After the banks became under the pressure of the dollar scarcity crisis and their loss of foreign liquidity in exchange for their having to implement the circulars of the Banque du Liban, most notably Circular 154 to increase their capital and create liquidity abroad, and Circular 158, which requires them to pay $400 in cash per month to their clients, the latter has become a major player in the black market in search of what was found. of dollars in that market and collected.
Some banks have become money changers, buying and selling dollars and dollars from their customers and from the black market, whether to secure the foreign cash they need or to settle the bad debts of some of their customers, or by tempting them with a handful of fresh dollars in exchange for closing their bank accounts in dollars, thus reducing the size of their deposits dollar and reduce the value of its future losses. It is a step aimed at improving banks’ balance sheets in preparation for the next stage, which will include the merger of banks that enjoy a somewhat sound position, and the liquidation of a well-known number of banks that have gone too far in failures, leading to bankruptcy.
The banks’ need for cash liquidity in foreign currencies has prompted them to recruit their managers at all levels to convince customers to either close their accounts in dollars or pounds in return for obtaining small percentages of cash in dollars, or also urge customers to purchase bank checks from other customers’ accounts in exchange for securing cash dollars. These practices made it difficult for the Banque du Liban to control the black market in the presence of other players who activate speculation in that market and put pressure on the dollar exchange rate.
In this context, the Banque du Liban issued a basic circular bearing No. 159, addressed to banks and supervisory commissioners, and related to exceptional restrictions on some operations carried out by banks, as the circular prohibited banks operating in Lebanon from buying foreign currencies in the parallel market, but allowed them to buy foreign currencies. Foreign currencies transferred directly from abroad to their customers at the market price, exclusively for investment, medium and long-term purposes or to improve commitments abroad, provided that these operations are recorded on the electronic platform for exchange operations.
The Banque du Liban also prohibited banks from selling and buying checks and bank accounts in foreign currencies for their own account, directly or indirectly, and asked them to declare to the Banking Control Committee, within a maximum deadline of 15 September, for the total of each of the aforementioned operations that they carried out from the year 2019 until The date of issuance of this circular. The Central Bank returned and issued a clarification statement confirming that the purchase by banks of foreign currencies transferred directly from abroad to their customers at the market price, is done exclusively if these customers wish to do so. He explained that the aforementioned circular does not affect the freedom to use the new money by its owner to benefit from cash withdrawals in the currency of this money and all banking services provided by the bank, including transfers abroad and bank card services in Lebanon and abroad.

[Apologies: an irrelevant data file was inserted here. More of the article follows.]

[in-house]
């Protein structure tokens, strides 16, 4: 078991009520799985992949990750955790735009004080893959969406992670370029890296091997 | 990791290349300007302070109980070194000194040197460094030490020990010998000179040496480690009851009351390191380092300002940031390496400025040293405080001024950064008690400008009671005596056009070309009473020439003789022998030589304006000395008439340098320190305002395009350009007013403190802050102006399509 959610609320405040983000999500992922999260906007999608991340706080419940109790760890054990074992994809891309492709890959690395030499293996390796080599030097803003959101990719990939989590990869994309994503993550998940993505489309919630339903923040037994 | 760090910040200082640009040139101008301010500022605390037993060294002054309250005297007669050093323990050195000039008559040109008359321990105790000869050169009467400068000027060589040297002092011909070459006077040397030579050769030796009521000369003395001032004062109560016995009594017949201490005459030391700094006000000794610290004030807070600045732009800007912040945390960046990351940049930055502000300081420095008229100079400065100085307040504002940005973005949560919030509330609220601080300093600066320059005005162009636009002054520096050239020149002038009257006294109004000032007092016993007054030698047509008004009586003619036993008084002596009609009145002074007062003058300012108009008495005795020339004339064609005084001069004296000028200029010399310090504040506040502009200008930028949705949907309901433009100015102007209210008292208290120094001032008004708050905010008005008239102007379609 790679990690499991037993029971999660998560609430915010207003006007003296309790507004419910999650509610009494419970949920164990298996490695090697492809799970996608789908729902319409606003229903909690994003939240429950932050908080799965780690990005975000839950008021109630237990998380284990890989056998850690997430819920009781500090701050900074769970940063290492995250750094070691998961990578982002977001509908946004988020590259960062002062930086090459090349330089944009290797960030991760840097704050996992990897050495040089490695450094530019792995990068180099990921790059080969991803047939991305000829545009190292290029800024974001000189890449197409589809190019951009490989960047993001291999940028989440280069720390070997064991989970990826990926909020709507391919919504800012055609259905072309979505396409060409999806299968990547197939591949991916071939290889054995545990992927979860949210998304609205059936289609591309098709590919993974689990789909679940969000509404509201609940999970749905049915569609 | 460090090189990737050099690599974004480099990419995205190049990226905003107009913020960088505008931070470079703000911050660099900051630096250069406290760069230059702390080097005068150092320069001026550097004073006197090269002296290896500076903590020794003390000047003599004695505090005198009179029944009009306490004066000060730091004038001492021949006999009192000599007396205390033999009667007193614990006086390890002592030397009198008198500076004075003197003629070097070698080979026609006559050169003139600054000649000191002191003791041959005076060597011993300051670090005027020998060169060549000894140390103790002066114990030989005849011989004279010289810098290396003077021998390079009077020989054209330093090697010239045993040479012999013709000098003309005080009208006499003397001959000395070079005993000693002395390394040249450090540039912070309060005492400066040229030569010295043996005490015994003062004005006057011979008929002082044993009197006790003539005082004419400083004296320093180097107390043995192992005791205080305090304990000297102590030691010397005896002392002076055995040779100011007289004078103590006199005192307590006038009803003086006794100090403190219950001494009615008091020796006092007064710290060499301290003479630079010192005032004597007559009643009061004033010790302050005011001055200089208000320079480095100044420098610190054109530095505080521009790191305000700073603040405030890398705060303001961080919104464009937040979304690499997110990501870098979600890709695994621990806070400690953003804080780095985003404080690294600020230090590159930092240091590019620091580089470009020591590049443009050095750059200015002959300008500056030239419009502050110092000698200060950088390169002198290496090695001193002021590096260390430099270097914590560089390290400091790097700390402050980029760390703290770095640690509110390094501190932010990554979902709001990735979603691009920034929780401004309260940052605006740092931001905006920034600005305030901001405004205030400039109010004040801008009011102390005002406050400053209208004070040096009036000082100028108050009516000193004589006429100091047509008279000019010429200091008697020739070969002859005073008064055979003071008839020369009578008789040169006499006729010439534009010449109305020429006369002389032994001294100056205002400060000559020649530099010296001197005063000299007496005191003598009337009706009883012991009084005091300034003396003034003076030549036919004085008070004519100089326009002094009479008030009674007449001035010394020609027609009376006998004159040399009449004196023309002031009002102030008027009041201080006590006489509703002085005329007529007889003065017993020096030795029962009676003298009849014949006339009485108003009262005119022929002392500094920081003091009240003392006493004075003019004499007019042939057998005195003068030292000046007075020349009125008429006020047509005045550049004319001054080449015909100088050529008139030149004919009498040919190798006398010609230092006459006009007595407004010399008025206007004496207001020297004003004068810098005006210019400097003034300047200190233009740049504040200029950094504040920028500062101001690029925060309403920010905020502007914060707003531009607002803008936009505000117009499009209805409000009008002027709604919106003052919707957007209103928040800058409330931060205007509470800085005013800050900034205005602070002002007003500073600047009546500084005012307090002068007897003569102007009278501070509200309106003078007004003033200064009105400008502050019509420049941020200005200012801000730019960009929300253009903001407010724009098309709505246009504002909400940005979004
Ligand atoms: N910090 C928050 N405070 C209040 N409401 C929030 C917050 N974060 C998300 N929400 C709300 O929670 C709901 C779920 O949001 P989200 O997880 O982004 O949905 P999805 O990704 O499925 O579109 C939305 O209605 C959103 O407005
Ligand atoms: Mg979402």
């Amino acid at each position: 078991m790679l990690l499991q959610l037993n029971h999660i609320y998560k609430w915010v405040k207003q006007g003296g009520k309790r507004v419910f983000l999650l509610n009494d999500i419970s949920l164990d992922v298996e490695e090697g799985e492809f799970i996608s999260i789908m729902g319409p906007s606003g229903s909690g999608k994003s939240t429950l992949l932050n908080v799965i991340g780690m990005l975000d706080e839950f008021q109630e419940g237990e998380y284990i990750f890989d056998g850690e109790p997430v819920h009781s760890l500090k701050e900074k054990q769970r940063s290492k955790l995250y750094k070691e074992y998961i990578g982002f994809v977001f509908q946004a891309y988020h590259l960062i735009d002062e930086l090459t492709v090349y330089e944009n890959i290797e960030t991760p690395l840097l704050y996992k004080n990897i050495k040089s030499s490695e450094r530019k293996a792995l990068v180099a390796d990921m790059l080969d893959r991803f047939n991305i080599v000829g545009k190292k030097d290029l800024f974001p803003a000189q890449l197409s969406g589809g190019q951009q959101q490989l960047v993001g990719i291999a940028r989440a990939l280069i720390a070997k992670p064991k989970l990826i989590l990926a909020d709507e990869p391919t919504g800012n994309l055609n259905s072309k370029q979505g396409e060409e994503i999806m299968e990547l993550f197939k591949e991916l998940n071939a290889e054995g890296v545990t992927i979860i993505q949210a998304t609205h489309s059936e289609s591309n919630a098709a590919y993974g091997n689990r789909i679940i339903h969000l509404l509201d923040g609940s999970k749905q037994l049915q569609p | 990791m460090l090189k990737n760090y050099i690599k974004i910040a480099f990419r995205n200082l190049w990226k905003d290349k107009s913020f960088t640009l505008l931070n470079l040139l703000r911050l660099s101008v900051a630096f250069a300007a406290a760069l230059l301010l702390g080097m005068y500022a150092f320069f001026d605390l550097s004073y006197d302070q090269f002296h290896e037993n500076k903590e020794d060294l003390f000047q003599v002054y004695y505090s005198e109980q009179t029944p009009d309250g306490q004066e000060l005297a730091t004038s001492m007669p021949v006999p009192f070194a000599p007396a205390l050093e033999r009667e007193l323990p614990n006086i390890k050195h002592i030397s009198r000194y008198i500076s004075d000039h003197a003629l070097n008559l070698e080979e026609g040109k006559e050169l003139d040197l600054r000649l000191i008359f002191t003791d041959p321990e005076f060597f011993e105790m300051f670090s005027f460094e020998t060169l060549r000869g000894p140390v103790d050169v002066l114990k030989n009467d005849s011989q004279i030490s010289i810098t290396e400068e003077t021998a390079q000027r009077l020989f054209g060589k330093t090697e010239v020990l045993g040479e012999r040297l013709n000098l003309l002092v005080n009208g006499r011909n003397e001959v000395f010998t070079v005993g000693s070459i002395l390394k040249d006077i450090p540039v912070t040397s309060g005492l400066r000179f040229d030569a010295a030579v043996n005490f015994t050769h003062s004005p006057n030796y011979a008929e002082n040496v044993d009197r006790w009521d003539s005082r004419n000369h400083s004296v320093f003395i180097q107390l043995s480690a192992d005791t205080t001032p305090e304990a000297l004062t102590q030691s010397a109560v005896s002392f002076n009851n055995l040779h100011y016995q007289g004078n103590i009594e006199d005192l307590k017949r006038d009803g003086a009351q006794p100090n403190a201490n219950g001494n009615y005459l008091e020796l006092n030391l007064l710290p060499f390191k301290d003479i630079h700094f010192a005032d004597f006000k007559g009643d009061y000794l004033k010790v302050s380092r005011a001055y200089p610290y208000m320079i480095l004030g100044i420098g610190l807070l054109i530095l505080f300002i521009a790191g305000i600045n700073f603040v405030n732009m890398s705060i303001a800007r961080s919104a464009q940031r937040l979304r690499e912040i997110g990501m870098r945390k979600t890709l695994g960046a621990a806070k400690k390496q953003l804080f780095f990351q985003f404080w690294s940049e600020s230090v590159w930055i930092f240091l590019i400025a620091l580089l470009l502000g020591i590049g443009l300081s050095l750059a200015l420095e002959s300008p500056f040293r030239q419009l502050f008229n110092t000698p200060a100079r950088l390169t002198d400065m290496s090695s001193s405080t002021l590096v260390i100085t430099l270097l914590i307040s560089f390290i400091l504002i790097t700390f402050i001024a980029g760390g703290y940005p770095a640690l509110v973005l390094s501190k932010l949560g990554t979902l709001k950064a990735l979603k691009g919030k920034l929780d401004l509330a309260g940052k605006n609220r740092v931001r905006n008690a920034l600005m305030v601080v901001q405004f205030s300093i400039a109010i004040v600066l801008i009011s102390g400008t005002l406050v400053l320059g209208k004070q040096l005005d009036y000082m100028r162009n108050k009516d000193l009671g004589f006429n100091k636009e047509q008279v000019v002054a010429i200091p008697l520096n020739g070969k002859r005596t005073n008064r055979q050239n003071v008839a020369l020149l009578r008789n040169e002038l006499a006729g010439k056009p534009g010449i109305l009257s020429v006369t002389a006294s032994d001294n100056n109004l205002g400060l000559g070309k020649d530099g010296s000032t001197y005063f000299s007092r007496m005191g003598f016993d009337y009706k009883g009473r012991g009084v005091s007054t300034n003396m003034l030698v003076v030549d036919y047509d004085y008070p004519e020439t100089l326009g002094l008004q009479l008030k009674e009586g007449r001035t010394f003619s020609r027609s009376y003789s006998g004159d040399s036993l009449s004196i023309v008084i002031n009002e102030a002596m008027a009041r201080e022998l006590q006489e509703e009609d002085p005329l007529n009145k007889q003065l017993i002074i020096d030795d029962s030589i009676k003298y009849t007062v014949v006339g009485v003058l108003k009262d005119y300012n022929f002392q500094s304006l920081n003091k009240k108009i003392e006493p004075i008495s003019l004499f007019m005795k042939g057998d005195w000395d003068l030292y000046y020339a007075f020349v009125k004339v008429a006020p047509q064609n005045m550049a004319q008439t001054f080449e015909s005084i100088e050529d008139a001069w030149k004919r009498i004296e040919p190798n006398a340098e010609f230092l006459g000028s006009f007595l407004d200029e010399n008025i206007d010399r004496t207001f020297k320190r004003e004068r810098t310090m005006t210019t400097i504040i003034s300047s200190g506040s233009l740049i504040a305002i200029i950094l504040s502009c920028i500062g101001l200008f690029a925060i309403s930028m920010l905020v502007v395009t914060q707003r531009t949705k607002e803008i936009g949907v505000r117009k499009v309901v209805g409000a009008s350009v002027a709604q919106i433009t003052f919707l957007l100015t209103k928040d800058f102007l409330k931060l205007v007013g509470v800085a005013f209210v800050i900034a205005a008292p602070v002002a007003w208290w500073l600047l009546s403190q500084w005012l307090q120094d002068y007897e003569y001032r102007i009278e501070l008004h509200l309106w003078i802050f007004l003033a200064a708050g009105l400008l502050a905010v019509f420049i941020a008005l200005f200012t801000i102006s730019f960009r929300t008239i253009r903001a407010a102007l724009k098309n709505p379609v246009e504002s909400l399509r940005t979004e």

Is the aim of this circular to have the Banque du Liban monopolize the black market?
In this context, the former Deputy Governor of the Banque du Liban, Ghassan Al-Ayyash, said that if the intentions were good, the goal of Circular 159 would be to enable the Banque du Liban to control the purchase of dollars by Lebanese banks on the black market, thus fueling the currency market. Electronic exchange operations.
He told Al-Gomhoria that the circular specified the narrow cases in which banks are allowed to buy foreign currencies.
What is striking is that the circular was issued bearing some vague phrases such as “the market price.” The concerned circles feared that the goal of the circular would be the Banque du Liban’s acquisition of the sums of currencies received from abroad and paying them to customers in Lebanese pounds. The source of these concerns is the previous arrangements of the Banque du Liban in this direction, which included the amounts transferred through money transfer companies.
Ayyash considered that the conditions the country is going through require encouraging non-residents to increase their transfers to residents, and not the other way around. If it turns out that the Banque du Liban monopolizes what they transfer to their families and arbitrarily determines the exchange rate on the basis of which funds are transferred, this leads to a reduction in transfers through banks, and this is completely opposite to the interest of the Lebanese economy in the current circumstances.
He considered that the reassurances issued by the Banque du Liban are useful, as it affirmed the right of the recipients of the funds to receive them in the transfer currency, noting that it is not the custom of the central banks to issue vague instructions attached to them with clarifications.